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Irish Catholic bishops reject pandemic sacrament ban – POLITICO

DUBLIN – Roman Catholic leaders rebel against Irish government to forbid on First Communion and Confirmation ceremonies, a pandemic policy that some pastors say is still necessary to prevent the church from becoming a super-broadcaster.

The clash between church and state in the predominantly Catholic country comes as Ireland’s COVID-19 vaccination campaign has enabled much of society – but not its churches – to reopen completely even if cases of the Delta variant Keep going up.

The main concern of policymakers is not the events of fellowship and confirmation within churches, but the often watered and close events. house parties who can follow them.

Archbishop of Dublin Dermot Farrell said the government discriminated against devout Catholics, as other social gatherings were allowed with only modest restrictions. This includes, as of Thursday, baptisms in Catholic churches.

In a letter to his priests, Farrell said government guidelines “restrict the celebration of the sacraments on the grounds that they may lead to family reunions, which may violate public health guidelines on mixing households.”

“It’s confusing,” he wrote, “because no such ban is applied to other events, such as sporting or civic events, or other family occasions, such as the celebrating birthdays and anniversaries, or even weddings or funerals. Many have concluded that, without proper justification, these guidelines are discriminatory. “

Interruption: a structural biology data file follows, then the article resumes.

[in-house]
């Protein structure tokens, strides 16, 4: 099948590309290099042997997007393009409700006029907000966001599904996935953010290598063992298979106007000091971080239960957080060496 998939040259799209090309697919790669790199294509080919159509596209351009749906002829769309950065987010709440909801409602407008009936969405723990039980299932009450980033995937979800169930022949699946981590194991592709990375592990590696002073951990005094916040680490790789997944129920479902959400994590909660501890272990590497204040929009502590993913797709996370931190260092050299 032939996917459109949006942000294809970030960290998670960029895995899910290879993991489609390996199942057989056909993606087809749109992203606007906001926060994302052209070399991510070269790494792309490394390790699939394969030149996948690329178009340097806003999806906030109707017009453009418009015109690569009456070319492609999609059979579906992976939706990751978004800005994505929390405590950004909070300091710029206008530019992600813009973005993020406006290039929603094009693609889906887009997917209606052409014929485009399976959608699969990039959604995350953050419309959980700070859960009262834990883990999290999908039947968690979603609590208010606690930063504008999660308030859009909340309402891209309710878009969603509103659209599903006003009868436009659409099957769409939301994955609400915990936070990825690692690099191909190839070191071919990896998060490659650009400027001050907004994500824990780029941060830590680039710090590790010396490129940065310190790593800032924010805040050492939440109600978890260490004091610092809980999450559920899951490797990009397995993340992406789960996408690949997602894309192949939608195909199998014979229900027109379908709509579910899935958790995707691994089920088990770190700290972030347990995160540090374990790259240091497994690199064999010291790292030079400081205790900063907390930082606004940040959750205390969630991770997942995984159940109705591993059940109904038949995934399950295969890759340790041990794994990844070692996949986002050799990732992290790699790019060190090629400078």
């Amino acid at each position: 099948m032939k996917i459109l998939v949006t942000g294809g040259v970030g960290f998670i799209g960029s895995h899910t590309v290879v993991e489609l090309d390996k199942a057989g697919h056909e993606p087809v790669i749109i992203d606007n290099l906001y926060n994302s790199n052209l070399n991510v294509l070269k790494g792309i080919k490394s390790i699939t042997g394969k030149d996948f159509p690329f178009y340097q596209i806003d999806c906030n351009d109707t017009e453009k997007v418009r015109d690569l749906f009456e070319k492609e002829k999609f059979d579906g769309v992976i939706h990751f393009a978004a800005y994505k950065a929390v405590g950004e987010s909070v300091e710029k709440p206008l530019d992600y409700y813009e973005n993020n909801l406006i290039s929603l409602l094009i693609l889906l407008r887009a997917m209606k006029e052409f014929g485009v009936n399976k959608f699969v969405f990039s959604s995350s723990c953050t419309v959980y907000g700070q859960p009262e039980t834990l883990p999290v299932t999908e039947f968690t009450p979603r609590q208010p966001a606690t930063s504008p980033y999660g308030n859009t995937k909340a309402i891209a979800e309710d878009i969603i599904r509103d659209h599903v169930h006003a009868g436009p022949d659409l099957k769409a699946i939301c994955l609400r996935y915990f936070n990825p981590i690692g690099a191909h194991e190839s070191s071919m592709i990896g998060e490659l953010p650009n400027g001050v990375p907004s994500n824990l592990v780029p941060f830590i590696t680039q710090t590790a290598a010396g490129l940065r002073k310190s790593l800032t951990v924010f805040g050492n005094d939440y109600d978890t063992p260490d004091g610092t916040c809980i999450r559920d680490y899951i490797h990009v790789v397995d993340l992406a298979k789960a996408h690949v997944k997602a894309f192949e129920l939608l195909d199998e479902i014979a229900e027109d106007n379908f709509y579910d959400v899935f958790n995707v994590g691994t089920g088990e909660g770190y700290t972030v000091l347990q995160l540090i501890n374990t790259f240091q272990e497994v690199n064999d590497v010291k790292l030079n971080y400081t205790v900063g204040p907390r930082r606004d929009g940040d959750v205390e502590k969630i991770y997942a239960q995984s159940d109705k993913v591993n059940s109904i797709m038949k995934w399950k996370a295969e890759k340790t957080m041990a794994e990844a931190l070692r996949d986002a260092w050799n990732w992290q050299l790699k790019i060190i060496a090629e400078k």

Bishops outside the capital argue that they are postponing parishioners’ pleas since last year and cannot justify further delays, given that dozens of thousands are permitted at events at Croke Park, Ireland’s largest stadium.

“We tell the priests of our parishes to pull forward, but to do it very carefully. We ask families to keep holidays to a minimum, ”said Bishop of Killaloe Fintan Monahan, whose diocese stretches from County Offaly in the Midlands to Clare on the Atlantic coast.

The government, aware that the issue is losing out in conservative rural parts of Ireland, has avoided threatening priests or parishes with legal action.

But a cabinet minister called on religious leaders not to ignore restrictions designed to protect the public and hospitals from unnecessary spikes in infection.

Agriculture Minister Charlie McConalogue said it was not yet correct to allow normal First Communion ceremonies, when entire classes of 8-year-old children receive the Body and Blood of Christ for the first time in accordance with the teaching of the church, nor of confirmations four years later when these classes promise a lifetime membership in the Catholic faith.

“While it is frustrating to see these delays, no one will be hurt by waiting a little longer to have this special day,” said McConalogue, whose home county of Donegal is constantly close to or at the top national infection rates.

While most priests publicly support their leaders, some question their haste, given that the vaccination program is about to be extended to children between the ages of 12 and 15.

Tony Flannery, co-founder of a popular group called Association of Catholic Priests who often defies their bishops, said their decision to flout government guidelines was “extraordinary” and would encourage more reckless behavior.

“When people in positions of authority like bishops openly go against the advice of health officials and government,” Flannery said, “it opens up more extreme groups like anti-vaccines.” .



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